Sara Angelucci had been collecting vintage photographs for many years and wasn’t quite sure what to do with them. Although she found many of the fiber-based photographs to be beautiful, she also found them to be heartbreaking—she was the keeper of a memory of someone perhaps long forgotten. “They seemed so lost and misplaced, and no one cared about them anyone,” she said about the photographs. “It was heartbreaking to see these lost personages.”
As it happens with many artists, the road traveled from beginning to completion of any project takes many different twists and turns. During an artist retreat on Canada’s Toronto Island, where she went with the intention to do a lot of reading and meditating, Angelucci brought the photographs with her.
She happened upon a short passage about how in ancient times to try to “capture” a specific memory was equated to trying to capture a bird in an aviary full of birds. She realized she had found a connection for her photographs. “I started to think of this equation of fleeting thoughts and existences to memories,” she said. “One day I looked at one of them of this Victorian woman … wearing a frilly dress, and I thought of her as a bird—it’s as simple as that.”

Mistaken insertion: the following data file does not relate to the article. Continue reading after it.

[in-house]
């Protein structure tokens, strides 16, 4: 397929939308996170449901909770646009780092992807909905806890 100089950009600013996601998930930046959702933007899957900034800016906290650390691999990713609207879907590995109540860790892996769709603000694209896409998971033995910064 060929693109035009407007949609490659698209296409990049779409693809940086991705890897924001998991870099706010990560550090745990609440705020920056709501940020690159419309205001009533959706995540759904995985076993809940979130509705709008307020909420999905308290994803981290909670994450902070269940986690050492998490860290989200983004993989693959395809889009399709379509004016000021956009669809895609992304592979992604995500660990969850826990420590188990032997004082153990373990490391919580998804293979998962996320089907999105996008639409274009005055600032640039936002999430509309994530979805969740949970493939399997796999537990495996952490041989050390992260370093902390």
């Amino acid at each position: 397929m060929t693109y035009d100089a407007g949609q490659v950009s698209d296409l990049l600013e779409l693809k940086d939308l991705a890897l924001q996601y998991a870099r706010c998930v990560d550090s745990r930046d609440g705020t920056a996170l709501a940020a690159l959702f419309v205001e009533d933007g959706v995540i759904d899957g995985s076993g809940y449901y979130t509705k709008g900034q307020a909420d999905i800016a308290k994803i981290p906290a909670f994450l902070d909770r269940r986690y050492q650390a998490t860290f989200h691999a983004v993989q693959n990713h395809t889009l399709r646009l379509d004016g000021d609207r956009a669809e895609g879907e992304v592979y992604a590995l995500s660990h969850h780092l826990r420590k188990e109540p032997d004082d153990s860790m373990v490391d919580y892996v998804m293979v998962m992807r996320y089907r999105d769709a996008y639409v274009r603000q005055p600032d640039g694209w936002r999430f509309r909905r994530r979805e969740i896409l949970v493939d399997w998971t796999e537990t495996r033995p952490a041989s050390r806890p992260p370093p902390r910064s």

She called a museum in Toronto with a large ornithology collection and asked them if she could photograph their collection of extinct and endangered birds. They agreed, and Angelucci began photographing around 40 birds from 360-degree angles. She then Photoshopped them in many pieces to have them fit over the vintage portraits of people.
“At first I thought, ‘Wow, I need to find a bird that this person could be,’ and then once I met the bird, it was the other way around: I need to find a person this bird could be,” she said.
The result became the series “Aviary” that touches on recreated memories with a nod to 19th-century advancements in science and photography, including cartes-de-visite portraits, the scientific collection of specimens found in nature, and the idea of spirit photography (where visions of deceased people were said to appear in photographs).
Angelucci said in her early work she was driven by a desire to connect with her family’s immigrant heritage and ideas wrapped up in identity. “Now I’m using other types of vernacular images and exploring those histories and allowing myself to kind of invent history and align those histories with other things; it has opened up my thinking around the notion of interpretation much more broadly,” she said.
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